Introduction
Very simple subqueries
Subqueries with multiple results
Correlated subqueries
Other subqueries
19. Subqueries in the FROM clause

Instruction

Good job! Now, queries can also be used in other places. We can, for example, use a subquery instead of a table in the FROM clause.

SELECT
  * 
FROM city, (
    SELECT
      * 
    FROM country 
    WHERE area < 1000) AS small_country 
WHERE small_country.id = city.country_id;

The above query finds cities from small countries. Of course, there is no table small_country in our database, so... we create it 'on the fly' with a subquery in the FROM clause. Of course, we need a name for it, so we use an alias with the keyword AS. In the end, the query shows cities together with their countries provided that the country has an area below 1 000. Remember how selecting from two tables works? We need the condition in the WHERE clause, because otherwise each city would be shown together with every possible country.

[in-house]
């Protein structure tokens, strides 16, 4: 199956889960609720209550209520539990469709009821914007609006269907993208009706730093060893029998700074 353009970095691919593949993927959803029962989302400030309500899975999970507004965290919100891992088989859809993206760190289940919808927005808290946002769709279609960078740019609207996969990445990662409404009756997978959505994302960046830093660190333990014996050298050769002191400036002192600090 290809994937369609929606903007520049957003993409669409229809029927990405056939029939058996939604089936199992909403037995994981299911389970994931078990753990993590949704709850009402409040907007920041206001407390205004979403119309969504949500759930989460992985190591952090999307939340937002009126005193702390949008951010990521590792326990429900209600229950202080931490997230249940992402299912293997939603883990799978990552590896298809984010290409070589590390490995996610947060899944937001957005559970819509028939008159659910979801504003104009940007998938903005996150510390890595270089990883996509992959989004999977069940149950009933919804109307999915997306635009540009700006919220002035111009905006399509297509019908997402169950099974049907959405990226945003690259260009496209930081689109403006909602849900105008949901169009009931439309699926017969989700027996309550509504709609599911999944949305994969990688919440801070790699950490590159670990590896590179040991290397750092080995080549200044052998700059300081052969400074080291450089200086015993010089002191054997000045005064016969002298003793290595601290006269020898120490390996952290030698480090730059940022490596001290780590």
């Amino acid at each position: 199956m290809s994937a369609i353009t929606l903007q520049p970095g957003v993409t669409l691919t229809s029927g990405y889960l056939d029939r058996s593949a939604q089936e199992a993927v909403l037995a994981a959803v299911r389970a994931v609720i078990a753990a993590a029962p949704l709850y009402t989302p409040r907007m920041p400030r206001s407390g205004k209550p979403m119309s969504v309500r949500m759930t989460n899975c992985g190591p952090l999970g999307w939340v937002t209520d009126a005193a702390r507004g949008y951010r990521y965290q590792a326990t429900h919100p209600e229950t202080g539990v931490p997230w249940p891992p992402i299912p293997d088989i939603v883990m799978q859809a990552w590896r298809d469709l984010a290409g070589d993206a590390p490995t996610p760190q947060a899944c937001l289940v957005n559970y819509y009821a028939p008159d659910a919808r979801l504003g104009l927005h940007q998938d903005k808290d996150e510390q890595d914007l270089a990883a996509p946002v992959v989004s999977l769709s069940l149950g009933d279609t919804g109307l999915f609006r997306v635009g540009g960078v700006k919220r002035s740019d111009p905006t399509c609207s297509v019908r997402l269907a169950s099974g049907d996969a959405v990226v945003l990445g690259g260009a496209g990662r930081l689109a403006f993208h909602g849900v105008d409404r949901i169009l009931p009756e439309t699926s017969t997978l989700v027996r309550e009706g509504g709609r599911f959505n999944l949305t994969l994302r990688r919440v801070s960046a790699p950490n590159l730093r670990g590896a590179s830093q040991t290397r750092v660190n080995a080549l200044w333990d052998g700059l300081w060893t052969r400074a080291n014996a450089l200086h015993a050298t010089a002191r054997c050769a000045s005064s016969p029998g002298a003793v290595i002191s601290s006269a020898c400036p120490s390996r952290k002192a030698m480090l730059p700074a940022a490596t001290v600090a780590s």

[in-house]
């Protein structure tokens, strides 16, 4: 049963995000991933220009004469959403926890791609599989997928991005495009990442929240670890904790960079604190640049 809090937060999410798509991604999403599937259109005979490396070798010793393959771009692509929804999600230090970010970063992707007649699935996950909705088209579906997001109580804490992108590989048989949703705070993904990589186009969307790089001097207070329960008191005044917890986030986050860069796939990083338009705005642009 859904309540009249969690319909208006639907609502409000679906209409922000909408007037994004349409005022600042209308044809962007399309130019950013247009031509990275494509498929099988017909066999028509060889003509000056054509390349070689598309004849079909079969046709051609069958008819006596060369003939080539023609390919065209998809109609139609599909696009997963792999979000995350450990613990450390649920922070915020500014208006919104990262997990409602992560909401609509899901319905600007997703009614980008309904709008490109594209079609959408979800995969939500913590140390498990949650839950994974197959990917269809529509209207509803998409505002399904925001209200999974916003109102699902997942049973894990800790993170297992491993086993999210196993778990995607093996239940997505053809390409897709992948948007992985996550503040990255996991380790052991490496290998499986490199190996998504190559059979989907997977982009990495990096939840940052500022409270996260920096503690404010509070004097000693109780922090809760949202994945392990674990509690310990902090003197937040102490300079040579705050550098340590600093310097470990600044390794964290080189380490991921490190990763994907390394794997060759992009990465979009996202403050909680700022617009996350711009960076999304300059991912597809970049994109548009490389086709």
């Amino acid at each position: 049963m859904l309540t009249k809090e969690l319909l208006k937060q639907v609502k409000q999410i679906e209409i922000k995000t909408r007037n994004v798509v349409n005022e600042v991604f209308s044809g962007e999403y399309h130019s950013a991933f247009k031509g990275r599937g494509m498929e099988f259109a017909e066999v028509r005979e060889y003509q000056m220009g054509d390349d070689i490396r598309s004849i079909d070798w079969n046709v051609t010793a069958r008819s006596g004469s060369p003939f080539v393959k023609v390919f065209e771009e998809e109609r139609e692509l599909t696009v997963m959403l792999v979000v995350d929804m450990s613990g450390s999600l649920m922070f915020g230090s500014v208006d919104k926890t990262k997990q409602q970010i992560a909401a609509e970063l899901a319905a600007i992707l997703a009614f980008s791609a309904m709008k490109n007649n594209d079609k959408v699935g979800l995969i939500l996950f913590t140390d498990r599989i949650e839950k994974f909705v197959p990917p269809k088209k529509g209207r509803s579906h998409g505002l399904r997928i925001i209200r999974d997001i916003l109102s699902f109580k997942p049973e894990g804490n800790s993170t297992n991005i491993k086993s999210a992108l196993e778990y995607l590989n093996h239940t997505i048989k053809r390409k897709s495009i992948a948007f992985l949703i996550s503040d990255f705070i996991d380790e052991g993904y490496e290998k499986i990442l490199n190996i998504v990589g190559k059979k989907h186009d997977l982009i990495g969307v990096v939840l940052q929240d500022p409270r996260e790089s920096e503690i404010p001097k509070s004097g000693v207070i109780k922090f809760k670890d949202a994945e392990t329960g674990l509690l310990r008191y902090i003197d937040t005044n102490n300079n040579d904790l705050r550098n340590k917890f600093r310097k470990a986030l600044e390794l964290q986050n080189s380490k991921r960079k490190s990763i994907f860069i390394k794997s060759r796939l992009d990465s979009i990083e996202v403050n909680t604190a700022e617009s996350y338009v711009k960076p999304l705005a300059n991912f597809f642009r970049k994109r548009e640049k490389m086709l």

Exercise

Show mountains together with their countries. The countries must have at least 50 000 residents.

Stuck? Here's a hint!

Type:

SELECT
  * 
FROM mountain, (
    SELECT 
      * 
    FROM country 
    WHERE population > 50000) AS crowdy_country 
WHERE crowdy_country.id = mountain.country_id;